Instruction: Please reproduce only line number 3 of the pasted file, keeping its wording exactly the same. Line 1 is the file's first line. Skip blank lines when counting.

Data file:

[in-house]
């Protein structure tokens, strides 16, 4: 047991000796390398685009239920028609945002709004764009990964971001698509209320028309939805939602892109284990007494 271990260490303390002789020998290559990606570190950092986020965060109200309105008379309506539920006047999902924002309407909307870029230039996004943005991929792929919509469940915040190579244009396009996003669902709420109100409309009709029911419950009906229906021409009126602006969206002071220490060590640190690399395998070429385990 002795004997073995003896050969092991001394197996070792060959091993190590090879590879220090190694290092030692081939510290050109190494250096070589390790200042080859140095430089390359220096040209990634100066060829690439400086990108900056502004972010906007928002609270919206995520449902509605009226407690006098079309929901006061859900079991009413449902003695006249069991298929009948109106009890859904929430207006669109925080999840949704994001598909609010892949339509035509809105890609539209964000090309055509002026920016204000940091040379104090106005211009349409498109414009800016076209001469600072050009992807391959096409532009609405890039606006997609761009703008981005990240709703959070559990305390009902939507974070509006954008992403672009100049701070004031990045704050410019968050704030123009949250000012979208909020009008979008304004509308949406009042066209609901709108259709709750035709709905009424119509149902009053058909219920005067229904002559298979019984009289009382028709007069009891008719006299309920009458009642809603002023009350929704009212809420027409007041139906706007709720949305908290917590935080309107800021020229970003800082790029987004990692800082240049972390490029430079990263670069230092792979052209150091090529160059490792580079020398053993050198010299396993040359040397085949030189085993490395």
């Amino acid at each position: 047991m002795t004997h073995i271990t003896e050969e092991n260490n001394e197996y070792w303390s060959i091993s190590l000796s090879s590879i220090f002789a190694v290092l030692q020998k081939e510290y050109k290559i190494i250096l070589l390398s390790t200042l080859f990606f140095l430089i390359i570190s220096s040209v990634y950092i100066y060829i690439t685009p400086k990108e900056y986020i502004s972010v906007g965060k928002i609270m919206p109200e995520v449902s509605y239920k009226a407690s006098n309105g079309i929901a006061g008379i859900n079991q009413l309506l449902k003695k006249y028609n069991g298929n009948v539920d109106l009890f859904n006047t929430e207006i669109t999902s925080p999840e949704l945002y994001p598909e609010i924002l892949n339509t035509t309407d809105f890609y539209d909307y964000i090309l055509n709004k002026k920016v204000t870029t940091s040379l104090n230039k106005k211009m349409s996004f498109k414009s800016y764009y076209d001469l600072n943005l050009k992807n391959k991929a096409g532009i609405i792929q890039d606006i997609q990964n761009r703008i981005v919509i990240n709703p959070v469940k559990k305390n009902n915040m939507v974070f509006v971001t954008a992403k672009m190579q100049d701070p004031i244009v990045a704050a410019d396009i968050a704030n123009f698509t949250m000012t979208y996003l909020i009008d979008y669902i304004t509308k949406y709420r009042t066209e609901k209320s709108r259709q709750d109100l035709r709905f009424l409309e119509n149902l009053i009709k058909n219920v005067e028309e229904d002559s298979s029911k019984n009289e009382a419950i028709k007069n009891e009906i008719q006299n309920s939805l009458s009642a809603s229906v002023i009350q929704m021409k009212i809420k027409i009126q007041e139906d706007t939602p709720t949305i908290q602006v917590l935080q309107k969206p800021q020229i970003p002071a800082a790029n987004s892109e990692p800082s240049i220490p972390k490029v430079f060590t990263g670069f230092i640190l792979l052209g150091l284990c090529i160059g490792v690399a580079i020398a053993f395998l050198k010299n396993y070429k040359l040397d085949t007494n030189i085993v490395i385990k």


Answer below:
């Amino acid at each position: 047991m002795t004997h073995i271990t003896e050969e092991n260490n001394e197996y070792w303390s060959i091993s190590l000796s090879s590879i220090f002789a190694v290092l030692q020998k081939e510290y050109k290559i190494i250096l070589l390398s390790t200042l080859f990606f140095l430089i390359i570190s220096s040209v990634y950092i100066y060829i690439t685009p400086k990108e900056y986020i502004s972010v906007g965060k928002i609270m919206p109200e995520v449902s509605y239920k009226a407690s006098n309105g079309i929901a006061g008379i859900n079991q009413l309506l449902k003695k006249y028609n069991g298929n009948v539920d109106l009890f859904n006047t929430e207006i669109t999902s925080p999840e949704l945002y994001p598909e609010i924002l892949n339509t035509t309407d809105f890609y539209d909307y964000i090309l055509n709004k002026k920016v204000t870029t940091s040379l104090n230039k106005k211009m349409s996004f498109k414009s800016y764009y076209d001469l600072n943005l050009k992807n391959k991929a096409g532009i609405i792929q890039d606006i997609q990964n761009r703008i981005v919509i990240n709703p959070v469940k559990k305390n009902n915040m939507v974070f509006v971001t954008a992403k672009m190579q100049d701070p004031i244009v990045a704050a410019d396009i968050a704030n123009f698509t949250m000012t979208y996003l909020i009008d979008y669902i304004t509308k949406y709420r009042t066209e609901k209320s709108r259709q709750d109100l035709r709905f009424l409309e119509n149902l009053i009709k058909n219920v005067e028309e229904d002559s298979s029911k019984n009289e009382a419950i028709k007069n009891e009906i008719q006299n309920s939805l009458s009642a809603s229906v002023i009350q929704m021409k009212i809420k027409i009126q007041e139906d706007t939602p709720t949305i908290q602006v917590l935080q309107k969206p800021q020229i970003p002071a800082a790029n987004s892109e990692p800082s240049i220490p972390k490029v430079f060590t990263g670069f230092i640190l792979l052209g150091l284990c090529i160059g490792v690399a580079i020398a053993f395998l050198k010299n396993y070429k040359l040397d085949t007494n030189i085993v490395i385990k």